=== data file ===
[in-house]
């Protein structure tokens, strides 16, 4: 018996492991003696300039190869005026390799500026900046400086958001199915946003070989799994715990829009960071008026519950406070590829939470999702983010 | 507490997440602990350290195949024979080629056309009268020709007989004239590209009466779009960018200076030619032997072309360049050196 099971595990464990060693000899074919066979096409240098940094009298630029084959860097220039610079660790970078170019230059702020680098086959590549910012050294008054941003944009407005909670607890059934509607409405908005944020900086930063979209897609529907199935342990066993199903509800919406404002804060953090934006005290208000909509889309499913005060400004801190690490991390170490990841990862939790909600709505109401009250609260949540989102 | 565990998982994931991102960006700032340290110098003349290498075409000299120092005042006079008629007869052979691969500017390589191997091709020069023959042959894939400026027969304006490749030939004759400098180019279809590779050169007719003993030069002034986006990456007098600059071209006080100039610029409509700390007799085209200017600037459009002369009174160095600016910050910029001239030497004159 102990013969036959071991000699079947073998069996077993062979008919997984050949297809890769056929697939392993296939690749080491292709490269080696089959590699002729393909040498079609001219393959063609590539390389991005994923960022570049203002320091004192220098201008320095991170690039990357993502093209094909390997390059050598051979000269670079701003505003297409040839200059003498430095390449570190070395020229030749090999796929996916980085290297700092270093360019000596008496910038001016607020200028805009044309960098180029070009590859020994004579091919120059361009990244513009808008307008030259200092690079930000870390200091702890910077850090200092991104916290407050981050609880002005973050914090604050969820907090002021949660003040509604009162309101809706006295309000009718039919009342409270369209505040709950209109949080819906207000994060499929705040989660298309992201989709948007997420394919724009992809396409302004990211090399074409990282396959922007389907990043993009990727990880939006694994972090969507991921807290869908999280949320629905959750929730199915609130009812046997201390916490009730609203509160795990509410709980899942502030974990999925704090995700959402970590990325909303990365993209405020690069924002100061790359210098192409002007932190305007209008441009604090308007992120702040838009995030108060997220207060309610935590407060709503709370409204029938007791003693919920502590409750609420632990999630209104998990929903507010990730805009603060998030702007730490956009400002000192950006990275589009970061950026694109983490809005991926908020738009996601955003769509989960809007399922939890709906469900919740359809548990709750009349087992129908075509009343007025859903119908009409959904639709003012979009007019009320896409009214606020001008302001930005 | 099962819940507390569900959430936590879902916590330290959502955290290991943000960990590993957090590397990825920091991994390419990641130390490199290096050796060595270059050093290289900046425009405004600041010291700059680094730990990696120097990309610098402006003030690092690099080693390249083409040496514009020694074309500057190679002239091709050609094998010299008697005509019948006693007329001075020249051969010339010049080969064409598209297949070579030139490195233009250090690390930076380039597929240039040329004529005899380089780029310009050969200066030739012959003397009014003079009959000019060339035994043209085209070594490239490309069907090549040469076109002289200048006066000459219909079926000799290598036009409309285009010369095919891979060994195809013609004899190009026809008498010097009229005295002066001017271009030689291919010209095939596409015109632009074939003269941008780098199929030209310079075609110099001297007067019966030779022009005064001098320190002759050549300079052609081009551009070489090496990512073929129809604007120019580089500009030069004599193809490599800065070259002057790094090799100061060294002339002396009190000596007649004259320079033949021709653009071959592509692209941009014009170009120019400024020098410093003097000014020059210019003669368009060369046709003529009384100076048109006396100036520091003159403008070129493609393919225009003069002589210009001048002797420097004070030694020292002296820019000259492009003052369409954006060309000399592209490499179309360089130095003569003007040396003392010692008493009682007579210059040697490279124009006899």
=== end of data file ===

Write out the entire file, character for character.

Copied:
[in-house]
């Protein structure tokens, strides 16, 4: 018996492991003696300039190869005026390799500026900046400086958001199915946003070989799994715990829009960071008026519950406070590829939470999702983010 | 507490997440602990350290195949024979080629056309009268020709007989004239590209009466779009960018200076030619032997072309360049050196 099971595990464990060693000899074919066979096409240098940094009298630029084959860097220039610079660790970078170019230059702020680098086959590549910012050294008054941003944009407005909670607890059934509607409405908005944020900086930063979209897609529907199935342990066993199903509800919406404002804060953090934006005290208000909509889309499913005060400004801190690490991390170490990841990862939790909600709505109401009250609260949540989102 | 565990998982994931991102960006700032340290110098003349290498075409000299120092005042006079008629007869052979691969500017390589191997091709020069023959042959894939400026027969304006490749030939004759400098180019279809590779050169007719003993030069002034986006990456007098600059071209006080100039610029409509700390007799085209200017600037459009002369009174160095600016910050910029001239030497004159 102990013969036959071991000699079947073998069996077993062979008919997984050949297809890769056929697939392993296939690749080491292709490269080696089959590699002729393909040498079609001219393959063609590539390389991005994923960022570049203002320091004192220098201008320095991170690039990357993502093209094909390997390059050598051979000269670079701003505003297409040839200059003498430095390449570190070395020229030749090999796929996916980085290297700092270093360019000596008496910038001016607020200028805009044309960098180029070009590859020994004579091919120059361009990244513009808008307008030259200092690079930000870390200091702890910077850090200092991104916290407050981050609880002005973050914090604050969820907090002021949660003040509604009162309101809706006295309000009718039919009342409270369209505040709950209109949080819906207000994060499929705040989660298309992201989709948007997420394919724009992809396409302004990211090399074409990282396959922007389907990043993009990727990880939006694994972090969507991921807290869908999280949320629905959750929730199915609130009812046997201390916490009730609203509160795990509410709980899942502030974990999925704090995700959402970590990325909303990365993209405020690069924002100061790359210098192409002007932190305007209008441009604090308007992120702040838009995030108060997220207060309610935590407060709503709370409204029938007791003693919920502590409750609420632990999630209104998990929903507010990730805009603060998030702007730490956009400002000192950006990275589009970061950026694109983490809005991926908020738009996601955003769509989960809007399922939890709906469900919740359809548990709750009349087992129908075509009343007025859903119908009409959904639709003012979009007019009320896409009214606020001008302001930005 | 099962819940507390569900959430936590879902916590330290959502955290290991943000960990590993957090590397990825920091991994390419990641130390490199290096050796060595270059050093290289900046425009405004600041010291700059680094730990990696120097990309610098402006003030690092690099080693390249083409040496514009020694074309500057190679002239091709050609094998010299008697005509019948006693007329001075020249051969010339010049080969064409598209297949070579030139490195233009250090690390930076380039597929240039040329004529005899380089780029310009050969200066030739012959003397009014003079009959000019060339035994043209085209070594490239490309069907090549040469076109002289200048006066000459219909079926000799290598036009409309285009010369095919891979060994195809013609004899190009026809008498010097009229005295002066001017271009030689291919010209095939596409015109632009074939003269941008780098199929030209310079075609110099001297007067019966030779022009005064001098320190002759050549300079052609081009551009070489090496990512073929129809604007120019580089500009030069004599193809490599800065070259002057790094090799100061060294002339002396009190000596007649004259320079033949021709653009071959592509692209941009014009170009120019400024020098410093003097000014020059210019003669368009060369046709003529009384100076048109006396100036520091003159403008070129493609393919225009003069002589210009001048002797420097004070030694020292002296820019000259492009003052369409954006060309000399592209490499179309360089130095003569003007040396003392010692008493009682007579210059040697490279124009006899």